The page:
Imagine a world in which cause and effect operate as Ms. Payne imagines.  In her view, providing you the same income as if you were actually employed will substitute perfectly as though you were, but as detailed above, no creditor on the planet would fall for this scheme.  What creditors consider isn’t income alone, but as you’re well aware, work history, length of employment, and general stability on which to base a best guess that the applicant will make timely repayment.  To Ms. Payne, if only the person in question would have the cash, they could behave in the market precisely as though they were actually employed.  To the extent that they are buying groceries or other consumables, or low-priced merchandise, or paying utility bills, it is somewhat true, but none of that offers a significant boon to the economy.  We know, in fact, that the items that add sufficient value to the economy to create more jobs with higher wages are durable goods, and homes, and similar items of longer-term investment.  No reputable lender on the planet would finance such things for unemployed people.  Ms. Payne has handily accomplished what leftist theoreticians so frequently do:  She’s convinced her audience to believe that the money, an effect, can stand in place of the cause, which is a reliably-employed person of stability and credit-worthiness, all without mentioning the subject.  This tendency to fake one’s way through reality characterizes the entirety of leftist economic dogma.

She is able to make such arguments to audiences with some success because the full ramifications of her statement are never considered in detail by most viewers.  We tend to think in terms of the short-run effects of an infusion of cash and how it might affect us, but we seldom stop to consider what it would really accomplish in terms of sustained, job-creating commerce.  This is because  Ms. Payne is a propagandist who specializes in “spin” which is a kinder, gentler way of saying “lies.”  I have warned my readers of propagandists disguised as economics experts, and it took no longer than twenty-four hours since my most recent reprise of that theme for there to appear a perfect example, front and center, which many readers may have seen.

With this in mind, we might consider what interests Ms. Payne.  She is the founder of the Agenda Project, a think-tank of sorts and a base of leftist operations.  We can learn a little more about Ms. Payne by visiting her website, including this from her “About” page:

“Working with Nobel-prize winner Joseph Stiglitz, and other leading economists, Payne created a center for economic policy development including financial reform and envisioning a 21st century economy. In this role, Payne co-edited Make Markets Be Markets: Restoring the Integrity of the US Financial Markets and produced a major conference by the same name that included George Soros, Elizabeth Warren, Simon Johnson, Lynn Turner and other experts.” (Emphasis added)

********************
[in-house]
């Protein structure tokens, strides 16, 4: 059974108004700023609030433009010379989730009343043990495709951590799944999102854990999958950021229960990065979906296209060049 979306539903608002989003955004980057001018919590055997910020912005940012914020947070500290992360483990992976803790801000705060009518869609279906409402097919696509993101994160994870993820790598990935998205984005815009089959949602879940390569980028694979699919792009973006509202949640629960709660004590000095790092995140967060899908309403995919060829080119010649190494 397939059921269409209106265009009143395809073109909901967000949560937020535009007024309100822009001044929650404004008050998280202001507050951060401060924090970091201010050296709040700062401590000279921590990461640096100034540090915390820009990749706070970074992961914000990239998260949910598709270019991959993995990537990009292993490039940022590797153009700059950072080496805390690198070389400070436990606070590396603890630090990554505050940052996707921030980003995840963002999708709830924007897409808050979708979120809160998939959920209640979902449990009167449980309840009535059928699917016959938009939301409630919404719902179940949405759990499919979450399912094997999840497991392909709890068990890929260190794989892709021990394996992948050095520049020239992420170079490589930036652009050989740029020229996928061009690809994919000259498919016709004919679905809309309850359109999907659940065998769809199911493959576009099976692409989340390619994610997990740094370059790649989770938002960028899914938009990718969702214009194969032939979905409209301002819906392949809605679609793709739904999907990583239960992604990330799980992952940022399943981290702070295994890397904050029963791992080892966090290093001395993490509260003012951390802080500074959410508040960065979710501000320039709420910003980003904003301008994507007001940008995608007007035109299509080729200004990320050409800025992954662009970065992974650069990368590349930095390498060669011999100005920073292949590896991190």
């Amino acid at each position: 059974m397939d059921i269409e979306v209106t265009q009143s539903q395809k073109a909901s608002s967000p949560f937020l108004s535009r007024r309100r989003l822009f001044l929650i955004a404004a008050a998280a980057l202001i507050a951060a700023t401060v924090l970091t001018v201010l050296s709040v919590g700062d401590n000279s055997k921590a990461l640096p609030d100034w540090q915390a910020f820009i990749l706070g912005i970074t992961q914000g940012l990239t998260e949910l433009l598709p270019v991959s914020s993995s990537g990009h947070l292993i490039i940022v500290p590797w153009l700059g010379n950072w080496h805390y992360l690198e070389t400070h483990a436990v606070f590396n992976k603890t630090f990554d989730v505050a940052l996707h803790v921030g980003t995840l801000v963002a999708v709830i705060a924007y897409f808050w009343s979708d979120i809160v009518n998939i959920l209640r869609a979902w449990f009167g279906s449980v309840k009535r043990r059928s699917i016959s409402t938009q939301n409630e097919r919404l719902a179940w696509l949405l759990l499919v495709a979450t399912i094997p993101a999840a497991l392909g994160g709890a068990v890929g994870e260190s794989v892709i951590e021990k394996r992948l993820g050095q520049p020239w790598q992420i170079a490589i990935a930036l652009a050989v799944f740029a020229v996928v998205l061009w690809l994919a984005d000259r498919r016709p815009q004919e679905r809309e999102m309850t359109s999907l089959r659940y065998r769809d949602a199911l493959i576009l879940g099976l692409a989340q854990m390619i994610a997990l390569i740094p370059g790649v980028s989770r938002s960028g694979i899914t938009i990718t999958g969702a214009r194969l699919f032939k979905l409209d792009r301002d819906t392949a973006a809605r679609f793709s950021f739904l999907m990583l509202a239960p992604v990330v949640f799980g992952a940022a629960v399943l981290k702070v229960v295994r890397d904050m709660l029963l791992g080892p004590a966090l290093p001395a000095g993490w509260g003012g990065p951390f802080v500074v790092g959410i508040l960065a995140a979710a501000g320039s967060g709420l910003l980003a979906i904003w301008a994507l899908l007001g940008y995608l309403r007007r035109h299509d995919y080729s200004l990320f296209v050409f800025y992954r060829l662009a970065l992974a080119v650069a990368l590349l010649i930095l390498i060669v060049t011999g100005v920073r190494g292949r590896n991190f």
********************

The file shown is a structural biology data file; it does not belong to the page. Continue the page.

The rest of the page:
I’m sure any number of you are thrilled to know the sort of people who are now being admitted to the studios of Fox News, or awarded evermore worthless Nobel Prizes, however this doesn’t demonstrate that she’s a propagandist, after all.  To prove that point, I suppose it would be safe to say that I’d need to show a little more evidence of intent, perhaps like this, from her “Value Chain” page:

“Nike does not ask Michael Jordan to design the tennis shoes or to develop the “swoosh,” and those hoping to affect the political debate shouldn’t ask their elected leaders to do the equivalent in public policy. For years, the left/center-left searched endlessly for exactly the right Michael Jordan, but spent no time at all designing a better tennis shoe. To exert real influence over the country’s public policy, it is necessary to have the raw materials, the shoe, the “swoosh”, Michael Jordan . . . and everything in between.”

In short, she’s intent upon creating salable leftist policy ideas, with the emphasis on selling them.  As I said, many will now attempt to propagandize you with leftist economic theories, but none of them will base their proposals on sound economics.  They are the professional class of propagandists, and while you may not have known Ms. Payne before tonight’s episode of The Factor, she was presented on equal, expert footing with Stephen Moore, a long-studied and professional economist who knows something more substantial about the field, and its history, while providing an apt accounting of actual economic theory and its practice.  The very notion that Ms. Payne deserves the sort of expertise her appearance on par with Mr. Moore would imply to the casual viewer is a travesty, and is one more reason why the discerning viewer should trust no news sources without some form of independent research or review.  One must begin to question the editorial motives of the producer who would permit such an advocate of rampant statism to shout down a professional like Mr. Moore.  It’s absurd to suggest it could have been accidental.

You can watch the entire video <HERE>

(Author’s note: I no longer view episodes of O’Reilly’s program when he is present, and few when he isn’t, but I am not opposed to viewing when Juan Williams is substituting. I would much rather watch a relatively open and honest liberal than a completely jaded and dishonest RINO; at least I know what I’ll get, and why.)

Advertisements